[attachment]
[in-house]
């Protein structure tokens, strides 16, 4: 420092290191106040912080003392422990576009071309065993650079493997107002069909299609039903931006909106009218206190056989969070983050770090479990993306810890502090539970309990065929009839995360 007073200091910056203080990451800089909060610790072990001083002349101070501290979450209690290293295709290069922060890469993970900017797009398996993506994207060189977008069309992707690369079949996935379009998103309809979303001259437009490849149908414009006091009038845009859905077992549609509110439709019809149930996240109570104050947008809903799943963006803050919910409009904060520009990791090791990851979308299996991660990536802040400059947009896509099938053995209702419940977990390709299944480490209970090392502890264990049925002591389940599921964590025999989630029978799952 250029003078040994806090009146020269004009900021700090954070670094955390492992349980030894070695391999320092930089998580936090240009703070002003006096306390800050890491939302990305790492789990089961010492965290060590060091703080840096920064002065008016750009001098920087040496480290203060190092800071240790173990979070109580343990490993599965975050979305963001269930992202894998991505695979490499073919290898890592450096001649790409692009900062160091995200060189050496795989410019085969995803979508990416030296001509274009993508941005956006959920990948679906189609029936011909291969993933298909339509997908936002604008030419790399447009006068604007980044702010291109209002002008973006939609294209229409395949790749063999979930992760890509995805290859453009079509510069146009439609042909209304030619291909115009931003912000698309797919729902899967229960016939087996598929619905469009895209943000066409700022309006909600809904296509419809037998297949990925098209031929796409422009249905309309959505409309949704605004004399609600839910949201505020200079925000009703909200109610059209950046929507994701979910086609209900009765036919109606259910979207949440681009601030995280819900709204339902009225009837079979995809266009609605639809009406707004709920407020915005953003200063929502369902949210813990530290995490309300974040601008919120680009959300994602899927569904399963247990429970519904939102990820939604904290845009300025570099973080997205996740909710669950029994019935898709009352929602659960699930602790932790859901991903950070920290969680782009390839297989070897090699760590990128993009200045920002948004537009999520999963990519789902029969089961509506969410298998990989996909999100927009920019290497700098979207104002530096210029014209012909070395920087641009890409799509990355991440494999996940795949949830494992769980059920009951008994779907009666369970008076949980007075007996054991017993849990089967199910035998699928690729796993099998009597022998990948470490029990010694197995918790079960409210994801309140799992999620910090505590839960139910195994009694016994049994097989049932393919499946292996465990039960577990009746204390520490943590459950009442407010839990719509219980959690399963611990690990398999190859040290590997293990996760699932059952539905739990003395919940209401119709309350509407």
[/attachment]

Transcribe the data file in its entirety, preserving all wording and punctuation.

[in-house]
């Protein structure tokens, strides 16, 4: 420092290191106040912080003392422990576009071309065993650079493997107002069909299609039903931006909106009218206190056989969070983050770090479990993306810890502090539970309990065929009839995360 007073200091910056203080990451800089909060610790072990001083002349101070501290979450209690290293295709290069922060890469993970900017797009398996993506994207060189977008069309992707690369079949996935379009998103309809979303001259437009490849149908414009006091009038845009859905077992549609509110439709019809149930996240109570104050947008809903799943963006803050919910409009904060520009990791090791990851979308299996991660990536802040400059947009896509099938053995209702419940977990390709299944480490209970090392502890264990049925002591389940599921964590025999989630029978799952 250029003078040994806090009146020269004009900021700090954070670094955390492992349980030894070695391999320092930089998580936090240009703070002003006096306390800050890491939302990305790492789990089961010492965290060590060091703080840096920064002065008016750009001098920087040496480290203060190092800071240790173990979070109580343990490993599965975050979305963001269930992202894998991505695979490499073919290898890592450096001649790409692009900062160091995200060189050496795989410019085969995803979508990416030296001509274009993508941005956006959920990948679906189609029936011909291969993933298909339509997908936002604008030419790399447009006068604007980044702010291109209002002008973006939609294209229409395949790749063999979930992760890509995805290859453009079509510069146009439609042909209304030619291909115009931003912000698309797919729902899967229960016939087996598929619905469009895209943000066409700022309006909600809904296509419809037998297949990925098209031929796409422009249905309309959505409309949704605004004399609600839910949201505020200079925000009703909200109610059209950046929507994701979910086609209900009765036919109606259910979207949440681009601030995280819900709204339902009225009837079979995809266009609605639809009406707004709920407020915005953003200063929502369902949210813990530290995490309300974040601008919120680009959300994602899927569904399963247990429970519904939102990820939604904290845009300025570099973080997205996740909710669950029994019935898709009352929602659960699930602790932790859901991903950070920290969680782009390839297989070897090699760590990128993009200045920002948004537009999520999963990519789902029969089961509506969410298998990989996909999100927009920019290497700098979207104002530096210029014209012909070395920087641009890409799509990355991440494999996940795949949830494992769980059920009951008994779907009666369970008076949980007075007996054991017993849990089967199910035998699928690729796993099998009597022998990948470490029990010694197995918790079960409210994801309140799992999620910090505590839960139910195994009694016994049994097989049932393919499946292996465990039960577990009746204390520490943590459950009442407010839990719509219980959690399963611990690990398999190859040290590997293990996760699932059952539905739990003395919940209401119709309350509407």